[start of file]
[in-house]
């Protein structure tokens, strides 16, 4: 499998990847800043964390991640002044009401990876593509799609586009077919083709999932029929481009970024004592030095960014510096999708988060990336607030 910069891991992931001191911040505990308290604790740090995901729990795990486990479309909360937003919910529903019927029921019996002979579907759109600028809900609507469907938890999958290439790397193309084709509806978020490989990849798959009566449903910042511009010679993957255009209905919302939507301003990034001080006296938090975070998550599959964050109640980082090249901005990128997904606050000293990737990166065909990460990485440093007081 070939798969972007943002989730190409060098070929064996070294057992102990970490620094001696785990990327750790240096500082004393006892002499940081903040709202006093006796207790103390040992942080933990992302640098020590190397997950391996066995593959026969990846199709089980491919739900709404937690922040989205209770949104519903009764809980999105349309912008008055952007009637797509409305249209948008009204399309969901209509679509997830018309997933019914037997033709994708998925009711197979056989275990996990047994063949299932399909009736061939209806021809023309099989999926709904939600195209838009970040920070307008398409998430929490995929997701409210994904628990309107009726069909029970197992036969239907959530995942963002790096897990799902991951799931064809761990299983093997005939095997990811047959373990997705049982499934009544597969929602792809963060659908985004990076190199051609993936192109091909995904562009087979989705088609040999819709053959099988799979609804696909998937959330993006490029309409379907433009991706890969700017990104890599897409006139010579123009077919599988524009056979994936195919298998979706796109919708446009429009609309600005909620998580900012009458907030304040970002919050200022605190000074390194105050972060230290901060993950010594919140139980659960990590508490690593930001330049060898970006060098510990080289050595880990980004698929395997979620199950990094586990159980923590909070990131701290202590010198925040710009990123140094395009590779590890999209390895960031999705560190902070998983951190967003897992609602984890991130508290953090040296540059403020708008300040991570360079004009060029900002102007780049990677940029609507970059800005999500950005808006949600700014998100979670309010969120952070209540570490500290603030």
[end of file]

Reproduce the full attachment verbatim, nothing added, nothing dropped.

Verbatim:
[in-house]
């Protein structure tokens, strides 16, 4: 499998990847800043964390991640002044009401990876593509799609586009077919083709999932029929481009970024004592030095960014510096999708988060990336607030 910069891991992931001191911040505990308290604790740090995901729990795990486990479309909360937003919910529903019927029921019996002979579907759109600028809900609507469907938890999958290439790397193309084709509806978020490989990849798959009566449903910042511009010679993957255009209905919302939507301003990034001080006296938090975070998550599959964050109640980082090249901005990128997904606050000293990737990166065909990460990485440093007081 070939798969972007943002989730190409060098070929064996070294057992102990970490620094001696785990990327750790240096500082004393006892002499940081903040709202006093006796207790103390040992942080933990992302640098020590190397997950391996066995593959026969990846199709089980491919739900709404937690922040989205209770949104519903009764809980999105349309912008008055952007009637797509409305249209948008009204399309969901209509679509997830018309997933019914037997033709994708998925009711197979056989275990996990047994063949299932399909009736061939209806021809023309099989999926709904939600195209838009970040920070307008398409998430929490995929997701409210994904628990309107009726069909029970197992036969239907959530995942963002790096897990799902991951799931064809761990299983093997005939095997990811047959373990997705049982499934009544597969929602792809963060659908985004990076190199051609993936192109091909995904562009087979989705088609040999819709053959099988799979609804696909998937959330993006490029309409379907433009991706890969700017990104890599897409006139010579123009077919599988524009056979994936195919298998979706796109919708446009429009609309600005909620998580900012009458907030304040970002919050200022605190000074390194105050972060230290901060993950010594919140139980659960990590508490690593930001330049060898970006060098510990080289050595880990980004698929395997979620199950990094586990159980923590909070990131701290202590010198925040710009990123140094395009590779590890999209390895960031999705560190902070998983951190967003897992609602984890991130508290953090040296540059403020708008300040991570360079004009060029900002102007780049990677940029609507970059800005999500950005808006949600700014998100979670309010969120952070209540570490500290603030």